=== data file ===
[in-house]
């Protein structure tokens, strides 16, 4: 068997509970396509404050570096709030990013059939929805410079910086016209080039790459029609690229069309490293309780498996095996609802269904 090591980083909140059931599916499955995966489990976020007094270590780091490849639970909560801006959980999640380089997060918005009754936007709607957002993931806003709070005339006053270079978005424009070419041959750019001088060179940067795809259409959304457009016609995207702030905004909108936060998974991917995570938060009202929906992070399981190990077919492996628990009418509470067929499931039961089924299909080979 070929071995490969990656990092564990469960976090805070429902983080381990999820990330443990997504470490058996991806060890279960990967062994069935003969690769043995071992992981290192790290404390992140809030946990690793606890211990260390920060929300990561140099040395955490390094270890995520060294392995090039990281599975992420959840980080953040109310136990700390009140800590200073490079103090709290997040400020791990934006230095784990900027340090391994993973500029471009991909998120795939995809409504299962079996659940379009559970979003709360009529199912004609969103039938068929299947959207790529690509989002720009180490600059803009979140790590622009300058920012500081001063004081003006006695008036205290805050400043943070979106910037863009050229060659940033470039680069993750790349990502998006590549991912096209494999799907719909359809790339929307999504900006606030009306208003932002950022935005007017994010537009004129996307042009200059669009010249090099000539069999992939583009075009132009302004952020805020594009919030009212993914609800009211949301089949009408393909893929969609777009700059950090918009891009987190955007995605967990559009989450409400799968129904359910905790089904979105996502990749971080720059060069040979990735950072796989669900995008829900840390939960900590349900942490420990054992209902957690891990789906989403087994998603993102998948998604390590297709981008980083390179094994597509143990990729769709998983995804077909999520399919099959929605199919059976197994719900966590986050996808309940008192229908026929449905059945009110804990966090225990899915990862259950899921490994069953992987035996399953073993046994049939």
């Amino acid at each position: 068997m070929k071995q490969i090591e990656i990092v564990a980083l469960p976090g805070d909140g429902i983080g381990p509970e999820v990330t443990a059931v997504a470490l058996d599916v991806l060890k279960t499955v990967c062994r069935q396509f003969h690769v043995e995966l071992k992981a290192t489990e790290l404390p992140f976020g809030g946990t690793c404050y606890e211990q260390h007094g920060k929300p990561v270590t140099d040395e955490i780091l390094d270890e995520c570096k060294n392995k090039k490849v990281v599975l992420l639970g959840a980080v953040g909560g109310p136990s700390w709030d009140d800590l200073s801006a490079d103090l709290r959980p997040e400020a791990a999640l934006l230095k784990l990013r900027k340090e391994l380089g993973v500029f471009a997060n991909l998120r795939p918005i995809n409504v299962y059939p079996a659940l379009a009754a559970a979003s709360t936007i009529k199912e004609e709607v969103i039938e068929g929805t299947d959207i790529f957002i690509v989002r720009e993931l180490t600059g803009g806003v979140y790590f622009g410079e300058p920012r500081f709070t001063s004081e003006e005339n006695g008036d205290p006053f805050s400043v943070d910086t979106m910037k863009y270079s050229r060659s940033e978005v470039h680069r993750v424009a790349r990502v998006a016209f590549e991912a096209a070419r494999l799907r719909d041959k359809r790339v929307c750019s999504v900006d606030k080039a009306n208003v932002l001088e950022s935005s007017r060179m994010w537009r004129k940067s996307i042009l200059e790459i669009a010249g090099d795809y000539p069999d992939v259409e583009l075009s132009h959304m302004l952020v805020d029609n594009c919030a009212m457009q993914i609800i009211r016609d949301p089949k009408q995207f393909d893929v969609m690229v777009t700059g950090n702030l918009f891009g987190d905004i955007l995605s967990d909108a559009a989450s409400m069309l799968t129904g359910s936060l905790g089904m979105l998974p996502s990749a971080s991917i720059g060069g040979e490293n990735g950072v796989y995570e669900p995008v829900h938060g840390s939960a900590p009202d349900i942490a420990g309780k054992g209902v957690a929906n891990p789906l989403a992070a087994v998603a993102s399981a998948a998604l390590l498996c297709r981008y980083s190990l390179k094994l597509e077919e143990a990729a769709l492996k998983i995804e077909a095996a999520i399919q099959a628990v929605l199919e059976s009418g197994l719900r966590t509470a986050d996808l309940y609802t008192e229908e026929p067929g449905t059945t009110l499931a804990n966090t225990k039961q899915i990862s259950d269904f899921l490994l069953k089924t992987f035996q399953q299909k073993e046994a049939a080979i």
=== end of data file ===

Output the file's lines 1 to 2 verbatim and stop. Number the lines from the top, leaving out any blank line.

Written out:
[in-house]
């Protein structure tokens, strides 16, 4: 068997509970396509404050570096709030990013059939929805410079910086016209080039790459029609690229069309490293309780498996095996609802269904 090591980083909140059931599916499955995966489990976020007094270590780091490849639970909560801006959980999640380089997060918005009754936007709607957002993931806003709070005339006053270079978005424009070419041959750019001088060179940067795809259409959304457009016609995207702030905004909108936060998974991917995570938060009202929906992070399981190990077919492996628990009418509470067929499931039961089924299909080979 070929071995490969990656990092564990469960976090805070429902983080381990999820990330443990997504470490058996991806060890279960990967062994069935003969690769043995071992992981290192790290404390992140809030946990690793606890211990260390920060929300990561140099040395955490390094270890995520060294392995090039990281599975992420959840980080953040109310136990700390009140800590200073490079103090709290997040400020791990934006230095784990900027340090391994993973500029471009991909998120795939995809409504299962079996659940379009559970979003709360009529199912004609969103039938068929299947959207790529690509989002720009180490600059803009979140790590622009300058920012500081001063004081003006006695008036205290805050400043943070979106910037863009050229060659940033470039680069993750790349990502998006590549991912096209494999799907719909359809790339929307999504900006606030009306208003932002950022935005007017994010537009004129996307042009200059669009010249090099000539069999992939583009075009132009302004952020805020594009919030009212993914609800009211949301089949009408393909893929969609777009700059950090918009891009987190955007995605967990559009989450409400799968129904359910905790089904979105996502990749971080720059060069040979990735950072796989669900995008829900840390939960900590349900942490420990054992209902957690891990789906989403087994998603993102998948998604390590297709981008980083390179094994597509143990990729769709998983995804077909999520399919099959929605199919059976197994719900966590986050996808309940008192229908026929449905059945009110804990966090225990899915990862259950899921490994069953992987035996399953073993046994049939």